14 Camping Tips and Tricks
There is no substitute for experience when it comes to setting up camp and surviving in the wilderness. Some skills and techniques can only be learned by years of careful experimentation and experience. However, you don’t have to spend a lifetime of tramping about to have a few life-enhancing tricks up your sleeve. No matter your experience level, a few simple tricks can be, at best, time saving and helpful and at the very least, novel or fun. Here are some tips and tricks that are easy and quick, but can make the wilderness a bit more manageable.
Tips for your Gear
• Removing sticky pine sap from your gear: Use warm water and mineral oil to remove stubborn pine sap from fabric.
• Minimize condensation in your tent: Keep your vents open and clear of large packs or piles of clothes. For better circulation, keep a top and bottom vent open so that cool dry air is sucked in as the hot moist air leaves.
• Save room: Use a clothes pillow. Instead of packing a big bulky pillow (or not sleeping with one!) Use your sleeping bag stuff sack and some clothes to rest your head on at night.
• Organize your pack to keep your balance. Make sure your heaviest equipment is packed in the lower middle of your pack. Pack medium-weight gear around or above the heaviest gear. This will keep the weight centered and natural feeling.
• Dry your boots quickly. At home, hang wet boots upside down and fill them with crumpled up newspaper to dry them overnight. In the field there are two really effective boot driers; the sun and your feet. If you have the time, put your boots out in the sun. If you need to travel, walk your boots dry.
• The temperature doesn’t matter to a sunburn. You can still get sunburned in cloudy or cool weather. Also remember that UV rays are stronger at higher elevations even though it may not feel like it, as the temperature drops. Always take lip balm and sunscreen to protect from sunburn.
• Always know where your bandana is: A bandana is one of the most versatile items you can take on the trail. You can use it for washing, wear it as sun protection, strain water, keep the sweat out of your eyes, and even use it as a makeshift, first aid tool. Of course, it can still be used for its original purpose of nose blowing – just be sure to give it a good wash before using it for any of the above listed uses!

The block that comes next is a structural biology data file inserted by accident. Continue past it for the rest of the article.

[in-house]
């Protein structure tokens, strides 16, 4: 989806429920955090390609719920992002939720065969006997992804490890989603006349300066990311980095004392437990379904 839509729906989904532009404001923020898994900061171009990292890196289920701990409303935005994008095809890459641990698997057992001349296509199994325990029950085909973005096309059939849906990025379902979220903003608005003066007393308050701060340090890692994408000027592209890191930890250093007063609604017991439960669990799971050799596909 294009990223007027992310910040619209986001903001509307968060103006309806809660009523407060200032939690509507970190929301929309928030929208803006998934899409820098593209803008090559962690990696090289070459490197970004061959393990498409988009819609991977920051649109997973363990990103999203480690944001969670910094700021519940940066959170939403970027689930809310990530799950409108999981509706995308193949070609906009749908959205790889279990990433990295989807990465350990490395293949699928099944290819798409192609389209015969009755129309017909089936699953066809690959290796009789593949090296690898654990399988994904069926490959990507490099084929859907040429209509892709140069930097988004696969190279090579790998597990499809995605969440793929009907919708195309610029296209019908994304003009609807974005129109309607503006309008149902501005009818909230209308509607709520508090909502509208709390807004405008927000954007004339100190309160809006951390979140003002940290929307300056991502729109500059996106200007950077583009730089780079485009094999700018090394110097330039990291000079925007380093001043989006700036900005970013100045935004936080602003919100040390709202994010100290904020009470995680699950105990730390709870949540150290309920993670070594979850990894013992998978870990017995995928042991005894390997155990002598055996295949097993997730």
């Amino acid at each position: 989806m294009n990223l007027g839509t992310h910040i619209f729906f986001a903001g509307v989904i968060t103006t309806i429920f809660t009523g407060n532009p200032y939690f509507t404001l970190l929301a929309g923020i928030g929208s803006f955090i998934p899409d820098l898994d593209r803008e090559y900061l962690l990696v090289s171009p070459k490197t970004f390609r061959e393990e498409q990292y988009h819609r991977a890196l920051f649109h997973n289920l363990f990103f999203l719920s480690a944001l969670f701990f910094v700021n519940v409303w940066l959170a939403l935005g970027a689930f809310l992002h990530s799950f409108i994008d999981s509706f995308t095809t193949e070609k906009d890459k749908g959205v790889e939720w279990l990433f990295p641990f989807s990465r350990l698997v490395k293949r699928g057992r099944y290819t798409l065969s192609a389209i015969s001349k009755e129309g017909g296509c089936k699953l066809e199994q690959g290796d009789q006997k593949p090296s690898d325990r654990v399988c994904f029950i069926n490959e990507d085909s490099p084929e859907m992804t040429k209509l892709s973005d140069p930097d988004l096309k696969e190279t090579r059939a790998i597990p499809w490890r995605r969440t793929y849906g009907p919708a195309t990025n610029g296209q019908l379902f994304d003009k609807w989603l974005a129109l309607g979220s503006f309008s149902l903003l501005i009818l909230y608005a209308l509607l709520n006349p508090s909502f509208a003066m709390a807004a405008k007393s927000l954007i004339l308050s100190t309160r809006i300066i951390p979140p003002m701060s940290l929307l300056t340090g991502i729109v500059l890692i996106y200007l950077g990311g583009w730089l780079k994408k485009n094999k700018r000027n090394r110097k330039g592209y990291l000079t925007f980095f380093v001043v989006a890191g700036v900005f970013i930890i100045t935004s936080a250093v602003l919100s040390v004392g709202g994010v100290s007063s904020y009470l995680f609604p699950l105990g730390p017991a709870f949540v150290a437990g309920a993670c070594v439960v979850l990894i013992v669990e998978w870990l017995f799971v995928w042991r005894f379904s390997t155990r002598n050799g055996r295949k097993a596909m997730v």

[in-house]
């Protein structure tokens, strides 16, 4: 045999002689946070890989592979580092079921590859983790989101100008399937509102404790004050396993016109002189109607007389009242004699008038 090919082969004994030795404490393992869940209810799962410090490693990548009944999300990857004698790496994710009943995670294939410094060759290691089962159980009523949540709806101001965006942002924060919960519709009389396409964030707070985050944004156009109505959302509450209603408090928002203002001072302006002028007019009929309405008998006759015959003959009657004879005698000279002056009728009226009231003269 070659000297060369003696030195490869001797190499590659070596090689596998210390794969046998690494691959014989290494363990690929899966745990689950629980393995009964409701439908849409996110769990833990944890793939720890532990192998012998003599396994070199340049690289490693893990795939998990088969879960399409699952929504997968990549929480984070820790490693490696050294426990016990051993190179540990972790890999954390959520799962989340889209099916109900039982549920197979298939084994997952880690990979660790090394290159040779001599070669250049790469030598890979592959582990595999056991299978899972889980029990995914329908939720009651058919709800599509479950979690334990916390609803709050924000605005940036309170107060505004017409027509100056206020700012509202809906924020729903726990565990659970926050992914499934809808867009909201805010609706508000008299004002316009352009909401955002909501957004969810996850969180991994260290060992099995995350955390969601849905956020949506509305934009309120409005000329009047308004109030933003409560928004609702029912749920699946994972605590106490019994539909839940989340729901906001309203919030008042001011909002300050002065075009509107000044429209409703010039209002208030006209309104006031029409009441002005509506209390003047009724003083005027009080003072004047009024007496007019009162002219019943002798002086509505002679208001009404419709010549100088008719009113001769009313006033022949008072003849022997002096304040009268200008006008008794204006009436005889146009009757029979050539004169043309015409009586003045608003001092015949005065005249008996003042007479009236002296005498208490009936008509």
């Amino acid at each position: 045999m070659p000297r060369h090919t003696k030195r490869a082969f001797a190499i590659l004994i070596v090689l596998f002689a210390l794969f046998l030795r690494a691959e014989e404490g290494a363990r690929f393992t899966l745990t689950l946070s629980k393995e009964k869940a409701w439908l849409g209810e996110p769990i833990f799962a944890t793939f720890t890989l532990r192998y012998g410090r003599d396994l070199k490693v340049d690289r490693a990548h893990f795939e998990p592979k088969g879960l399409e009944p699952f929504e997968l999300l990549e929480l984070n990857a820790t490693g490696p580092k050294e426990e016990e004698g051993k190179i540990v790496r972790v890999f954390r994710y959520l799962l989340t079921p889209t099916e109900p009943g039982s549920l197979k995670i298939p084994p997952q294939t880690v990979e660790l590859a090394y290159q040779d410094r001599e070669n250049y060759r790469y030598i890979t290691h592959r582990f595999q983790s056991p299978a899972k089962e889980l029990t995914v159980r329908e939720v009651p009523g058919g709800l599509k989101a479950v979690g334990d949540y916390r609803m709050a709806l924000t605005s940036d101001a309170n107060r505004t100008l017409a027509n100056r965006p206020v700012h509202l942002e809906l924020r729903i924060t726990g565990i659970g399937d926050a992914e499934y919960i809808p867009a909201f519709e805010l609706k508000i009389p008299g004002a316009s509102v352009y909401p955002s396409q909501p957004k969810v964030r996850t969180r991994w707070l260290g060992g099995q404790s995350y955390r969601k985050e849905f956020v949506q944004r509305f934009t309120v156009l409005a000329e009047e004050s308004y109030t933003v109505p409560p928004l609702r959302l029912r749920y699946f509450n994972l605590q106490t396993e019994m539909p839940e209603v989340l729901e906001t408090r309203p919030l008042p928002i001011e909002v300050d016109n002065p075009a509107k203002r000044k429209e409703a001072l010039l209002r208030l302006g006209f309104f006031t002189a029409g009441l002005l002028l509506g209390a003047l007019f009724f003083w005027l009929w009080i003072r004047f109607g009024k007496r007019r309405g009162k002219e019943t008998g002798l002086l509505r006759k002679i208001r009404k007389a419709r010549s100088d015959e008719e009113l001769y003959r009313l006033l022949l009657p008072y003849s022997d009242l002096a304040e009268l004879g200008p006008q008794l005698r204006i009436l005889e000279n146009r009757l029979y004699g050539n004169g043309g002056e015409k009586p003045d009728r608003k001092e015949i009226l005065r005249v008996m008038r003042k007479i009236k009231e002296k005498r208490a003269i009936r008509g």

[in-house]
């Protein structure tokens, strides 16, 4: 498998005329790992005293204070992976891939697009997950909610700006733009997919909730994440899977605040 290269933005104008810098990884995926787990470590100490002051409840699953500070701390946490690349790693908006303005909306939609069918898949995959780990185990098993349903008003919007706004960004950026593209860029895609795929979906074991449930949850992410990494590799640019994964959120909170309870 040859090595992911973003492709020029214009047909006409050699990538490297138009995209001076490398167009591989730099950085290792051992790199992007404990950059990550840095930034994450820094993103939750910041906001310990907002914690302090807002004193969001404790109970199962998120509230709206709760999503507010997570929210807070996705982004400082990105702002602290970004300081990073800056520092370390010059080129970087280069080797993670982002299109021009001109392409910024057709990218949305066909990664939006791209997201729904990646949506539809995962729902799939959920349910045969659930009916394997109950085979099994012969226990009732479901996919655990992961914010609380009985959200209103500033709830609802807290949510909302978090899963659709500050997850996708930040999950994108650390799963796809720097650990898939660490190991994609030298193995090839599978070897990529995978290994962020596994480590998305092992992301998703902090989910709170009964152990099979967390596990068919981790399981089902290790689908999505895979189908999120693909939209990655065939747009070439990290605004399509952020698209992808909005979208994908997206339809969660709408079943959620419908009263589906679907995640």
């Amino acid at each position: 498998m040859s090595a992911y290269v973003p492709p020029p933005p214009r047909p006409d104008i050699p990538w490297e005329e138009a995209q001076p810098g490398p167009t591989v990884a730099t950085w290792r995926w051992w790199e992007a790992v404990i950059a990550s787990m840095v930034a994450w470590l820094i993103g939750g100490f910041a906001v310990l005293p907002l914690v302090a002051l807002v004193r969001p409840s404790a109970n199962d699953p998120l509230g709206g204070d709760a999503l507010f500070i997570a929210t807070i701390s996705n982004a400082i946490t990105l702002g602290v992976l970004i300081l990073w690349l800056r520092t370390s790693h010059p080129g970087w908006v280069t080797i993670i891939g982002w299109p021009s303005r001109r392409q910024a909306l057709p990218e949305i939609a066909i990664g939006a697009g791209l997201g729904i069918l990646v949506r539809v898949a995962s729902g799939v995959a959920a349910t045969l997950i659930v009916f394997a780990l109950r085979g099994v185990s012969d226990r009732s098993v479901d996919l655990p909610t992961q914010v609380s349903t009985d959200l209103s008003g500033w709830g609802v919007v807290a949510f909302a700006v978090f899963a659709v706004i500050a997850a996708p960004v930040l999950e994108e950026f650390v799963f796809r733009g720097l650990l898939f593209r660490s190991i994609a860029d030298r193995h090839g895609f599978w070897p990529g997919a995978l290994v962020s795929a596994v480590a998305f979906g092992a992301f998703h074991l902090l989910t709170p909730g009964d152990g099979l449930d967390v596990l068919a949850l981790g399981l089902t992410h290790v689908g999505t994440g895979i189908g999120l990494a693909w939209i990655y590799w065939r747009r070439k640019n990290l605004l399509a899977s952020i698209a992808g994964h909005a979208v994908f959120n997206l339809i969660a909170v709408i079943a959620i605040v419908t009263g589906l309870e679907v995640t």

• Natural mosquito repellent: In a pinch some plants will provide repellency to mosquitoes. While it might give a bad tempered French knight something to taunt you about, the leaves of the elderberry bush make a great natural mosquito repellent. Crush the leaves and rub the liquid on exposed skin. There are also manufactured repellents that utilize active ingredients found in plants that will provide natural repellent.
• Prevent blisters: Some people advocate the use of foot lubricants like Hydropel or Bodyglide to avoid blisters. Powders such as Gold Bond or BlisterShield will also help keep sweaty feet dry.
• Use greasy snack food if kindling is wet: Oily chips like Fritos or Lays potato chips can be used as back-up fire starters if your wood is too wet.
• Don’t get caught in the dark: For a rough estimate of how much sunlight is left in the day, find a clear view of the horizon and the sun. Extend your arms in front of you, with your fingers parallel to the horizon. Count how many finger widths are between the sun and the horizon. Each finger width indicates approximately 15 minutes. So for example, four fingers between the sun and horizon indicate 1 hour of sunlight remaining.
• Don’t be a sucker. Remove ticks properly: Use tweezers to grasp the tick tightly, as close to the skin as possible. Pull the tick straight out in a slow, steady movement. Do not twist or jerk the tick as it comes out. Doing so will cause the tick’s head to break off in you skin and can become infected. (Gross!)
• Protecting a hot spot: If you start to feel a blister coming on, place a piece of moleskin or a bandage between the skin and your sock inside the shoe. If the skin has already begun to blister, use a blister treatment like GlacierGel to create a buffer and keep the wound stable, moist and clean.
• Use physics to warm your feet: You can use the force of inertia to get the blood flowing again to your cold feet. Simply swing your legs back and forth like a pendulum. This will force extra blood down into your feet and will keep them warmer.